Also, if I was told by a doctor , "no questions today", I would be very put off. I guess you have to do the research and decide if your sister's oncologist is doing the right stuff. If you feel that he is on the right track, I guess you could overlook his somewhat overbearing and authoritarian manner.

I hope your sister's scan shows great response to the chemo.

Don M

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Thanks for responding. Just having some support from those who have been there means alot and I am glad to have joined.

I will ask the expert for an opinion. I can deal with a doc who has an attitude as long as he does the right thing and gives me all the info I need. I am a strong advocate for the disabled as I have seen through the years that they have been treated as second class persons - not being "normal" you know. People think they are stupid and don't have feelings or needs as normal people do. I will say that it is much better these days than what it was 25 years ago. Still, people who don't have a strong advocate or guardian don't always get the same options.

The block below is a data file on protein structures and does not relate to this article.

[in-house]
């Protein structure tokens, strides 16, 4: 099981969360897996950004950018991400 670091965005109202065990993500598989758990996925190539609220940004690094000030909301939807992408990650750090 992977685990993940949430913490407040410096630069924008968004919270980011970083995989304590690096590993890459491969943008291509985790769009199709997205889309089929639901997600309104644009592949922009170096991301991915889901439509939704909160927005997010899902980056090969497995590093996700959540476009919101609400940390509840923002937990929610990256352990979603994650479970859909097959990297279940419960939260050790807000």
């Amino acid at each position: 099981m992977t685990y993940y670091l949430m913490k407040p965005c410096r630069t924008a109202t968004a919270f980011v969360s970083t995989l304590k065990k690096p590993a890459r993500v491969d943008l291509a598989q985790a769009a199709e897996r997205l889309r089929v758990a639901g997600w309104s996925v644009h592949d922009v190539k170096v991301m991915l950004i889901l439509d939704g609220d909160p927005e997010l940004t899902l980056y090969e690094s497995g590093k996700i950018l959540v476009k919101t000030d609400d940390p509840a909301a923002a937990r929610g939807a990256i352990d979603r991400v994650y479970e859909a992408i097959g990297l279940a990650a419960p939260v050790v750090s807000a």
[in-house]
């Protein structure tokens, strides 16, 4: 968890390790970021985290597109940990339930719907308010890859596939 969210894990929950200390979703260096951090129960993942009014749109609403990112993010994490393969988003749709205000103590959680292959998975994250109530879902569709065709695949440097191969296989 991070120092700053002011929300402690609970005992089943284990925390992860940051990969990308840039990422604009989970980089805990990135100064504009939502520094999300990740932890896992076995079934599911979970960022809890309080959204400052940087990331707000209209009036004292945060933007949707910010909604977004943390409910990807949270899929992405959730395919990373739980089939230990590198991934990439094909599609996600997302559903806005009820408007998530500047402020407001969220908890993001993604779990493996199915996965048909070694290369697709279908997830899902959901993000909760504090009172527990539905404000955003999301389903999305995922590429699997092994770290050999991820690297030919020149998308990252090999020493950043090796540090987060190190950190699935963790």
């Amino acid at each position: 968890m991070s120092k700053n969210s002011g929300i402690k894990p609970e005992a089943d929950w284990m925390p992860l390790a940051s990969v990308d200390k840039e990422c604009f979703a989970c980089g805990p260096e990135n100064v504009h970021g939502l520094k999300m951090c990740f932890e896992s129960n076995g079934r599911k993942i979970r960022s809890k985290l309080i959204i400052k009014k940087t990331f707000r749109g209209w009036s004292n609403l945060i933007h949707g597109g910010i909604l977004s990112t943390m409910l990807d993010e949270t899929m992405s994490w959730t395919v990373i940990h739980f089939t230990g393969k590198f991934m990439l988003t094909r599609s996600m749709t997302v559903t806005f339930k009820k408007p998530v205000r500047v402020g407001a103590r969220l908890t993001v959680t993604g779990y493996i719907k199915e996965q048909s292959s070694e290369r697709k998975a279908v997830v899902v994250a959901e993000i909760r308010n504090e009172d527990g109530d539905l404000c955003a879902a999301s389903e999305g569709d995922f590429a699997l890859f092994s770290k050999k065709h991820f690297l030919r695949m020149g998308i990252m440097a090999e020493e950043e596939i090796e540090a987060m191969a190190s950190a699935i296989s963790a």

Thanks for listening to my soap box and have a happy new year!


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Patti welcome. I also feel your sister is blessed to have you as an advocate. In my personal opinion most all of those labeled "slow" are way ahead of most all of us "normal" people in kindness, love, caring, gentleness. I think their strengths are much more important to have. Donna G